Just a very short note to mention a documentary showing at the IFI this Sunday. Blind Man Walking features Mark Pollock (pictured), the blind adventurer that just won’t quit. I met Mark while doing a feature on him ahead of his race to the South Pole, in which he became the first blind man to reach the bottom of the world on foot. He had previously run several ultra-marathons including the Everest Marathon, the Gobi March and other unmentionably long endurance races. Blizzards and white-out conditions meant little to him because he couldn’t see anyway, he said.
We hit it off, and after he got back, and I’d shifted a business, we started working together on some things including sponsorship pitches, his website, revamping the copy and figuring out the best way for Mark to begin using social media to further his business, despite his blindness. Like everything, he took to it like the proverbial duck, and was tweeting away no end once he got his mitts on an iPhone. Himself and Mick Liddy, with whom he did the Round Ireland yacht race earlier this year, videoblogged their race and the prep for as long as they had battery, all of which is stashed on the team’s facebook page, here.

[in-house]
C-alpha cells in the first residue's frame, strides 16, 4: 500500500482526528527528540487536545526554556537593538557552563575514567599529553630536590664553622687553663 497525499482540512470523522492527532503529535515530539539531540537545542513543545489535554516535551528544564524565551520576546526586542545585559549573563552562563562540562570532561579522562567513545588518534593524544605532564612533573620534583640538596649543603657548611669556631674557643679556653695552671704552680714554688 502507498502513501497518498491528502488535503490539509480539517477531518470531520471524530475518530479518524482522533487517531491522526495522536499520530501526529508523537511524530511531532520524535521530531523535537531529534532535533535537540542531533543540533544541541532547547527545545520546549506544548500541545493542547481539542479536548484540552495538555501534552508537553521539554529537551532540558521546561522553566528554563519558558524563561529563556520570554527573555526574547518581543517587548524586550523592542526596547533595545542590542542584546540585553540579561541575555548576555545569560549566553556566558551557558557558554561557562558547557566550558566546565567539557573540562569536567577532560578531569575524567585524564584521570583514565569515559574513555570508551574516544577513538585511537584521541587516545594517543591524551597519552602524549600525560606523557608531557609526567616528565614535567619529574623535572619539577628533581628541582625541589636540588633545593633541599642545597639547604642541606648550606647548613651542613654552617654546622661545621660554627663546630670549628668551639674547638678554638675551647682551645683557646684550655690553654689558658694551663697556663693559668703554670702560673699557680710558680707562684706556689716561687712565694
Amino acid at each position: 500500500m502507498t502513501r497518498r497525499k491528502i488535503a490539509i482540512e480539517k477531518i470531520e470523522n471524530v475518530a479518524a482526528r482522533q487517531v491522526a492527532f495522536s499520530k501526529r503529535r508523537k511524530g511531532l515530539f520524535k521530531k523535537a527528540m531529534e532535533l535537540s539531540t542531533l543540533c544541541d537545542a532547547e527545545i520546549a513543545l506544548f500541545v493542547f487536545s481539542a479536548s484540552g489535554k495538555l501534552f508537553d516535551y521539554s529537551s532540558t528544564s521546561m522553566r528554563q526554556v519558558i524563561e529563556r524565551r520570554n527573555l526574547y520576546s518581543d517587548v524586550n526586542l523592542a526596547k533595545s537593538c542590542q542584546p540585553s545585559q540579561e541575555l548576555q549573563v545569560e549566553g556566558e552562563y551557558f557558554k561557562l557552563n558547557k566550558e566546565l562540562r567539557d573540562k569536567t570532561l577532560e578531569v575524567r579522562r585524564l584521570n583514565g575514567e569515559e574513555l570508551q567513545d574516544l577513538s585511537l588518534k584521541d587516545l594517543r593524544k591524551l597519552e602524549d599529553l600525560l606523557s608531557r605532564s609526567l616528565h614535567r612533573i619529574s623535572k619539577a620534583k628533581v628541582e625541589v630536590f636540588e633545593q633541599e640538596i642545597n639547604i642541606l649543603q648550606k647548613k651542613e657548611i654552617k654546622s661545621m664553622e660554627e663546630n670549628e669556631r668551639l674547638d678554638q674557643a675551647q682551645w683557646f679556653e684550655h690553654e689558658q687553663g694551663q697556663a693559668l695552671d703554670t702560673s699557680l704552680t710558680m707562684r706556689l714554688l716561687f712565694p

The documentary will be screened without Mark being present, however, due to a fall he sustained not long after finishing the Round Ireland. Mark’s currently battling away in physio in the UK with his usual can-do outer skin on, just taking every day as it comes, surmounting challenges as they appear. It’s in his nature.
The doco was shot by Ross Whitaker, an award-winning Irish filmmaker and a good friend of Mark’s, and he’ll be doing a Q&A session after the event, which should be interesting. Mark has a capability to talk and talk and talk without any noticeable pause, which makes editing film of him in flow a real challenge. When I made a short intro film for their Round Ireland challenge (below the fold) I had to tell Mark to shut up and stick to the script. Repeatedly. I needed short, snappy, editable soundbites, not ineresting but meandering philosopical observations. That, apparently, was the style that Ross encouraged when Mark was doing diary pieces for the documentary. But they had an hour to fill. I had four minutes.
I watched Mark as he took on the challenge of the Round Ireland, dealing, in a very short timeframe, with the multiple challenges of sponsorship, equipment, and the little challenge of learning to sail from scratch. All the while, he was self-analyzing and seeking out any tiny opportunity for personal growth, and relating fresh obstacles to ones he’d conquered in the past. It was an impressive show, and a small challenge in comparison to walking to the South Pole. And no doubt, rendered in glossy imagery on a big screen, Blind Man Walking will bring all that to life.
Go BOOK IT.